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A Life-Cycle Approach to Characterising Environmental and Economic Impacts of Multifunctional Land-Use Systems: An Integrated Assessment in the UK

Listed author(s):
  • Miguel Brandão


    (Sustainability Assessment Unit, Institute of Environment and Sustainability, Joint Research Centre, European Commission, Via E. Fermi 2749, I-21027 Ispra (VA), Italy
    Centre for Environmental Strategy, University of Surrey, Guildford, GU2 7XH, UK)

  • Roland Clift


    (Centre for Environmental Strategy, University of Surrey, Guildford, GU2 7XH, UK)

  • Llorenç Milà i Canals


    (SEAC, Unilever R&D Colworth Park, Sharnbrook, Bedfordshire, MK44 1LQ, UK)

  • Lauren Basson


    (Centre for Environmental Strategy, University of Surrey, Guildford, GU2 7XH, UK)

Registered author(s):

    An integrated environmental and economic assessment of land use for food, energy and timber in the UK has been performed using environmental Life Cycle Assessment (LCA) and economic Life Cycle Costing (LCC), to explore complementary sustainability aspects of alternative land uses. The environmental assessment includes impacts on climate change, ecosystem services and biodiversity, all of which include soil carbon emissions. The systems explored include all processes from cradle to farm ‘gate’. The crops assessed were wheat and oilseed rape (under both organic and conventional farming systems), Scots Pine, and willow and Miscanthus . Food crops, particularly conventional food crops, are shown to have the highest climate-changing emissions per ha, whereas energy and forestry crops show negative net emissions. To a lesser extent, the same situation applies to impacts on ecosystems and biodiversity, with carbon storage in biomass playing a larger role than carbon in soils. The energy and forestry crops in this study show an overall beneficial environmental impact, in particular due to soil carbon sequestration, making these land uses the lowest contributors to climate change. Combining this with the non-renewable CO 2 emissions displaced will mean that energy crops have an even lower impact. Economically, conventional food crops present the highest costs per ha, followed by organic food crops, energy and forestry crops. Integrating the results from LCA and LCC shows that the climate impacts per monetary unit of all land uses are dominated by soil management and, in the case of food production, also by fertilisation. Taxes or incentives such as “carbon charging” will encourage changes in practice in these areas to improve the sustainability of land management, mainly by building up Soil Organic Carbon (SOC).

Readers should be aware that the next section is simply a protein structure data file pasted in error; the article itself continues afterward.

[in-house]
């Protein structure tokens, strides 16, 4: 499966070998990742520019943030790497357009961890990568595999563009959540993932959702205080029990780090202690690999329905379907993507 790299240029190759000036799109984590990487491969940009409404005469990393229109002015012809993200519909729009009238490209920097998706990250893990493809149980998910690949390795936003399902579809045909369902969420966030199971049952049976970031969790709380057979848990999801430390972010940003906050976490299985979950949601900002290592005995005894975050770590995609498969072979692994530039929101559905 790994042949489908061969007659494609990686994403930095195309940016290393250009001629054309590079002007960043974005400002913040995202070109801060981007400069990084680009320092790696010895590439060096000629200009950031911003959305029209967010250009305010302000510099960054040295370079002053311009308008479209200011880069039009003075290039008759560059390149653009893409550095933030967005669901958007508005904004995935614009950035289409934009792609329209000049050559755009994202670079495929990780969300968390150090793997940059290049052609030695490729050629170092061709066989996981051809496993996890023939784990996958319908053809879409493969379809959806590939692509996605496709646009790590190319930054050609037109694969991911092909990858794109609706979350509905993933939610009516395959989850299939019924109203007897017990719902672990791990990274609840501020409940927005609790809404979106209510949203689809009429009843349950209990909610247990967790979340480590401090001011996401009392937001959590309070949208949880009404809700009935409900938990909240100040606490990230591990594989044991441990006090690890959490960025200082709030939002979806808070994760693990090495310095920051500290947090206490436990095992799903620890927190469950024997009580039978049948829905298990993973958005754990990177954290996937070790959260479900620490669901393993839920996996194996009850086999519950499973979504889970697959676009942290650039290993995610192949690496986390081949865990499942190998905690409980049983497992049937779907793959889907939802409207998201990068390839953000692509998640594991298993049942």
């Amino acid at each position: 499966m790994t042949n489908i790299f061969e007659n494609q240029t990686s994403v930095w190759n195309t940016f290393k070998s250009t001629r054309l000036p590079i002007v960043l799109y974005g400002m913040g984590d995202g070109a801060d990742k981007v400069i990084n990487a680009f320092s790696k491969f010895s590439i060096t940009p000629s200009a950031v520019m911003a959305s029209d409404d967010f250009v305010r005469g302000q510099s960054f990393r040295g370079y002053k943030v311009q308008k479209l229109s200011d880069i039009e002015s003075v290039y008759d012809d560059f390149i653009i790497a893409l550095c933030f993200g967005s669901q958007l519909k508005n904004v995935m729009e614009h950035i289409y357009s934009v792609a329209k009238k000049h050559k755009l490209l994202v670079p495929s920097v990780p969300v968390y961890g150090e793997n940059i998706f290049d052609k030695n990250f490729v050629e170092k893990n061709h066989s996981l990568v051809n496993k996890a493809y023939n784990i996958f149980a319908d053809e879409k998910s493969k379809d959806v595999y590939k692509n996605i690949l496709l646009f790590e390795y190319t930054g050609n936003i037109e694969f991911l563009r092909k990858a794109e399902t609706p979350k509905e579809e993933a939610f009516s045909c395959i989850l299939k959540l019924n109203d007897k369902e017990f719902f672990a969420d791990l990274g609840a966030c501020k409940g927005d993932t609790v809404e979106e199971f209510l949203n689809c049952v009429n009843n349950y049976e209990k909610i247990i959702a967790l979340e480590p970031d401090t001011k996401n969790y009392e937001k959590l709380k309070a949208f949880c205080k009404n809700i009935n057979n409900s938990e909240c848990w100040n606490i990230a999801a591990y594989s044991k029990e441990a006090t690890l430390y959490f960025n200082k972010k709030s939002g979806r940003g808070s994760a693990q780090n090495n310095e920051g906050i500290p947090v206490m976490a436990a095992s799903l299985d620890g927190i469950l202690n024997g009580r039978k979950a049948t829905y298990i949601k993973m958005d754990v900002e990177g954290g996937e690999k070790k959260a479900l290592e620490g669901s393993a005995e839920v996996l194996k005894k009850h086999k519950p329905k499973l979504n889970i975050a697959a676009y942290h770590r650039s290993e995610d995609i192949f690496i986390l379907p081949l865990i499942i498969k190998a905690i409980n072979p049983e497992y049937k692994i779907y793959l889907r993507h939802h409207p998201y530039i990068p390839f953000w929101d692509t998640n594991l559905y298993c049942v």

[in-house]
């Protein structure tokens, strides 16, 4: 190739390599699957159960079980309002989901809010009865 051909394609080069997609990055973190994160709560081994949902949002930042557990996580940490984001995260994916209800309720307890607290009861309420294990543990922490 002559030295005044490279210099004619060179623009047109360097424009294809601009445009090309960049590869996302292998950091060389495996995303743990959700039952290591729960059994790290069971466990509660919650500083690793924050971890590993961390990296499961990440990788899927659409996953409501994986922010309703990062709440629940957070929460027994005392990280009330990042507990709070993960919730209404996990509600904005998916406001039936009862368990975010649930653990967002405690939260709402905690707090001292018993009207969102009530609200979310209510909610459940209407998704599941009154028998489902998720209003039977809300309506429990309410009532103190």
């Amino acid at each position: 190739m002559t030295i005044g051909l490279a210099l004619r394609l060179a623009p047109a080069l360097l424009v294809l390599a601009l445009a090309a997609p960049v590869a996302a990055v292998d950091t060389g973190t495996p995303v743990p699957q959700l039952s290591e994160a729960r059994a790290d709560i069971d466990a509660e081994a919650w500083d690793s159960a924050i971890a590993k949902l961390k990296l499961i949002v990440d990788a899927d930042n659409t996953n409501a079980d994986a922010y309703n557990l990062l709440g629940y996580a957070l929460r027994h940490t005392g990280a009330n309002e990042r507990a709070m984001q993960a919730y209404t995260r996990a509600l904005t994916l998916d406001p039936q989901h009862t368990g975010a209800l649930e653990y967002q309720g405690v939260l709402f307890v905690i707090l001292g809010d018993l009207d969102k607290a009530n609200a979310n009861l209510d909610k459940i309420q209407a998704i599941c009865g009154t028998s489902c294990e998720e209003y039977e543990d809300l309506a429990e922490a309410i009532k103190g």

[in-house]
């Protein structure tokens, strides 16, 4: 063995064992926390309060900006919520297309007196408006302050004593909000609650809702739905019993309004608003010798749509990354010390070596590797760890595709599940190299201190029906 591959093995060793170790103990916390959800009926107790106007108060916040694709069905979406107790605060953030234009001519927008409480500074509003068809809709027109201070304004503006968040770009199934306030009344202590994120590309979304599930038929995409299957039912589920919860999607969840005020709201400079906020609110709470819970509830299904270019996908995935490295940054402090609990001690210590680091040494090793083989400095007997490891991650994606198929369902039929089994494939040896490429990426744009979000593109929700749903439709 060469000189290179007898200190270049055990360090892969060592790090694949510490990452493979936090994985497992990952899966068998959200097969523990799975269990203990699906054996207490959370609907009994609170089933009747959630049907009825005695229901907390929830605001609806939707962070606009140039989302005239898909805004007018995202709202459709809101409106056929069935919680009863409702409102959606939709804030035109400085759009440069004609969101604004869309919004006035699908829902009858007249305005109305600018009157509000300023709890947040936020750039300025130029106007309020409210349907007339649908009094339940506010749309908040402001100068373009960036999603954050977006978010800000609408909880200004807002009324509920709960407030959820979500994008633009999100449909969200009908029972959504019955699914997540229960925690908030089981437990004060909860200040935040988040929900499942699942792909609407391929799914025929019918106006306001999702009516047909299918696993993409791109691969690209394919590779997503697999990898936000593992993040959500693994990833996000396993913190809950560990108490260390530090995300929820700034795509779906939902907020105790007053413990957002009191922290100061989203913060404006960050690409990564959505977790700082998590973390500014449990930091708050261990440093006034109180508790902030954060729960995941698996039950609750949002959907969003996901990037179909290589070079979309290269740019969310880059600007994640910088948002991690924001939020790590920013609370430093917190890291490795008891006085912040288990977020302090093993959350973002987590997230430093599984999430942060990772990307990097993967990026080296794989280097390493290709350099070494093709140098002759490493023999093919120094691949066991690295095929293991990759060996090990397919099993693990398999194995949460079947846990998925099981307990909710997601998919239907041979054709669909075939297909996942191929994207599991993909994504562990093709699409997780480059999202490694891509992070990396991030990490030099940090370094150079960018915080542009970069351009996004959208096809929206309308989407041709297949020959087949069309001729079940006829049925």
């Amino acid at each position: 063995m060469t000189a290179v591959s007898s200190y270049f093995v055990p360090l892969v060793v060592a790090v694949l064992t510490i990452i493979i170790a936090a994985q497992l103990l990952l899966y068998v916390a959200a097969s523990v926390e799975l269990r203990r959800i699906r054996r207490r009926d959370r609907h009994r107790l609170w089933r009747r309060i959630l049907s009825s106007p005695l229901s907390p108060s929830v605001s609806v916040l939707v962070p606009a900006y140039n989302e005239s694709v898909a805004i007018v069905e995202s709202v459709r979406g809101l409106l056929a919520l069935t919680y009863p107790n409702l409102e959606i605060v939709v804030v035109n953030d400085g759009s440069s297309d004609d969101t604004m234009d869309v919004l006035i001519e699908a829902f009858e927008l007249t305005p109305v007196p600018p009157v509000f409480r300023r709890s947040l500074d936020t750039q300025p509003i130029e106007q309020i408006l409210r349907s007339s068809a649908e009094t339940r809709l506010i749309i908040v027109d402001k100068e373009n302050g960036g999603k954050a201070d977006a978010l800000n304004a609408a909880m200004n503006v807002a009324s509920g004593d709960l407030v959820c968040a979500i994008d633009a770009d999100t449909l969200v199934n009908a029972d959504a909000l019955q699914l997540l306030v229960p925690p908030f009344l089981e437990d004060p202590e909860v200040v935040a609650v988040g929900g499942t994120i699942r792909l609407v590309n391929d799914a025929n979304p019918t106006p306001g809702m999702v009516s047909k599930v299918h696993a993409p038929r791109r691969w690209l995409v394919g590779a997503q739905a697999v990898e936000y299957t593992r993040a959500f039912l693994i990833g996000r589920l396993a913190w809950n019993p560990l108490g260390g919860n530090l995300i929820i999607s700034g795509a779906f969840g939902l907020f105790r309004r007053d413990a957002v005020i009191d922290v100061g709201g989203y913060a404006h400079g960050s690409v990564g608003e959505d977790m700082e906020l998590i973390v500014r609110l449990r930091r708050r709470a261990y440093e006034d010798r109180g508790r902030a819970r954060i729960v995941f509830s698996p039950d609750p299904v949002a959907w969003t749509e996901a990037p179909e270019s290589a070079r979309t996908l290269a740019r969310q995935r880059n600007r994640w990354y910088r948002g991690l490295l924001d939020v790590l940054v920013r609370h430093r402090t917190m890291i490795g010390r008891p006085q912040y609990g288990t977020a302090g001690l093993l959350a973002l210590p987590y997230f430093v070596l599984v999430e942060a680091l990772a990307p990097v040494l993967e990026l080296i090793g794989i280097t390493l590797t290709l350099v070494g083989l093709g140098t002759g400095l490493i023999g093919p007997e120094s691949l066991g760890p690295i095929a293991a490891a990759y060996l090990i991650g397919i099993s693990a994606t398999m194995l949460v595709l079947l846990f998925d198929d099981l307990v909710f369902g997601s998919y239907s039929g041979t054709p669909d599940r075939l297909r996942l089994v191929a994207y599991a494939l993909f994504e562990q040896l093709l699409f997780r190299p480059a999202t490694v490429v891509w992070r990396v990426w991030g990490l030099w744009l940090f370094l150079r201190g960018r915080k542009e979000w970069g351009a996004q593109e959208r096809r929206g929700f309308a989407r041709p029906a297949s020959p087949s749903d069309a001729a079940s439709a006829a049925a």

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    Article provided by MDPI, Open Access Journal in its journal Sustainability.

    Volume (Year): 2 (2010)
    Issue (Month): 12 (December)
    Pages: 1-30

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    Handle: RePEc:gam:jsusta:v:2:y:2010:i:12:p:3747-3776:d:10597
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    1. Mitchell, Donald, 2008. "A note on rising food prices," Policy Research Working Paper Series 4682, The World Bank.
    2. Dahlstrom, Kristina & Ekins, Paul, 2006. "Combining economic and environmental dimensions: Value chain analysis of UK iron and steel flows," Ecological Economics, Elsevier, vol. 58(3), pages 507-519, June.
    3. Fearnside, Philip M., 2002. "Time preference in global warming calculations: a proposal for a unified index," Ecological Economics, Elsevier, vol. 41(1), pages 21-31, April.
    4. Searchinger, Timothy & Heimlich, Ralph & Houghton, R. A. & Dong, Fengxia & Elobeid, Amani & Fabiosa, Jacinto F. & Tokgoz, Simla & Hayes, Dermot J. & Yu, Hun-Hsiang, 2008. "Use of U.S. Croplands for Biofuels Increases Greenhouse Gases Through Emissions from Land-Use Change," Staff General Research Papers Archive 12881, Iowa State University, Department of Economics.
    5. Lomborg,Bjørn, 2001. "The Skeptical Environmentalist," Cambridge Books, Cambridge University Press, number 9780521010689, December.
    6. Philip Fearnside & Daniel Lashof & Pedro Moura-Costa, 2000. "Accounting for time in Mitigating Global Warming through land-use change and forestry," Mitigation and Adaptation Strategies for Global Change, Springer, vol. 5(3), pages 239-270, September.
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